It’s important to recognize the incentives that already exist in your organization — explicit and implicit alike — and proactively design the ones you think will have the desired outcomes. Then keep a close eye on how they drive behavior. Sometimes the best intentions to reward one-off behavior can send confusing or conflicting messages to your team.
4. Employ rituals as behavior change
Designing rituals is one of the best ways to introduce new behaviors, but more importantly, it creates a shared identity and keeps desired behaviors alive. Again, these rituals may seem small, but they matter and they certainly add up.
5. Utilize artifacts
Physical artifacts (and sometimes digital ones) can be great visual reminders of what organizations value and do together that drive great culture. I don’t need to elaborate much here because it’s done well across tech.
For example, Facebook created the Analog Research Lab, a physical space to make things with your hands. Pinterest and Airbnb focus on their office decor and literally design their values into the space and walls. And almost every startup puts posters around the office with snappy sayings about what the company does or believes. (Again, artifacts are important, but don’t stop there — they’re only one element of your system.)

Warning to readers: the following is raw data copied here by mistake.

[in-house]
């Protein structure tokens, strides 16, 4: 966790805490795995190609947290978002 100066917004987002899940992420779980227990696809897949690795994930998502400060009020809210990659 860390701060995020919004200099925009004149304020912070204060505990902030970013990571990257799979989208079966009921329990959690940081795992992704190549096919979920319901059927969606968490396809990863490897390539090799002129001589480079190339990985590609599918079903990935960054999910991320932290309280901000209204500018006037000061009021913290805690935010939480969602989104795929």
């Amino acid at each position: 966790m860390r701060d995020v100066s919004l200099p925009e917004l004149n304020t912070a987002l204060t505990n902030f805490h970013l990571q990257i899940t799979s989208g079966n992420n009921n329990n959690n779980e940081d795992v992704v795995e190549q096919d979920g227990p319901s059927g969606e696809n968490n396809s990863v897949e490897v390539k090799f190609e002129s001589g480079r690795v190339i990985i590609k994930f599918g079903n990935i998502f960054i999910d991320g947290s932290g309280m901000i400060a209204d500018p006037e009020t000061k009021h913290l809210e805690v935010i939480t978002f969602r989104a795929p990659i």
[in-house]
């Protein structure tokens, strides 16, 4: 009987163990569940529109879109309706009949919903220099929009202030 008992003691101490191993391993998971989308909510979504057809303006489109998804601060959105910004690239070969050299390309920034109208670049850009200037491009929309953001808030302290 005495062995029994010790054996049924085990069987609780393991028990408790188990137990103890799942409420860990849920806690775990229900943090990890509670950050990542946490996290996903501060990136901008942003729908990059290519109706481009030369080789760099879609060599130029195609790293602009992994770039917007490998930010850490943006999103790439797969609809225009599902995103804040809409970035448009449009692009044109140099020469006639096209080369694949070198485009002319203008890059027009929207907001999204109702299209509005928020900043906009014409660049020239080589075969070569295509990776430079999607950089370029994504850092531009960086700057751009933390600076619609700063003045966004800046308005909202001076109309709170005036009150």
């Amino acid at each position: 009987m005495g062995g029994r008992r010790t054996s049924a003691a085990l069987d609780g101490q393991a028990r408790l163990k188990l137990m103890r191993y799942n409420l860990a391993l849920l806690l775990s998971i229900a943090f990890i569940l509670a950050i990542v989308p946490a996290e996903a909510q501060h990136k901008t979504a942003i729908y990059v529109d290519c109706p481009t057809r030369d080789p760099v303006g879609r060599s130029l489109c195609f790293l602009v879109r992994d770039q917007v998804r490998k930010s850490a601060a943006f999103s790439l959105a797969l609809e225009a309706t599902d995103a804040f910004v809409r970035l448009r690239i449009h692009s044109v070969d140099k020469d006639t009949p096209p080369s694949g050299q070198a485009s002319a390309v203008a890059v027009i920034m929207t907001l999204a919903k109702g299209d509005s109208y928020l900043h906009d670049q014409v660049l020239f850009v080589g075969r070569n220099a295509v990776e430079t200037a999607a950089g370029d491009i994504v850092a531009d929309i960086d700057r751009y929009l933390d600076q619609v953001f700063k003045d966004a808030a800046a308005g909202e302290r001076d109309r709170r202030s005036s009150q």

6. Engage leadership in co-design
Get your leaders to buy into the idea that shaping culture is a worthwhile and time-consuming part of your role. And you should also collaborate with them on designing the elements in your system. If you do, they’re far more likely to commit to behavior changes when they understand the implications. To invoke their participation.
The first (and likely most important) part of this is inviting them into the conversation and showing them how their actions impact others down the line. They don’t always see the challenges of teams “on the ground,” and need your help. They also want to see results, so position your culture-shaping activities as experiments with built-in ways to detect success. For instance, the first month of Pinterest Studio Nights had a great buzz and a long waitlist. People were excited, engaged, and asking for more. This engagement was our signal to leadership to keep investing.
You also must extend your efforts to parts of the system outside the design team, and engage cross-functional leaders. If you operate as a design silo, you won’t be successful. You have to look more broadly as a leader if you truly want to change the system.
7. Experiment with confidence
When you tweak an element in your organization, you can’t predict how it will affect the larger system. Don’t let this deter you. Move forward with intentional changes and just make sure to observe, experiment, and iterate.
Culture and design expectations may not always be perfect the first time around, but eventually, you’ll get to a good place. What emerges will be unique, contextual, and based on the elements that you designed, plus a bit of organic stuff you can’t control. But that’s pretty beautiful too, right?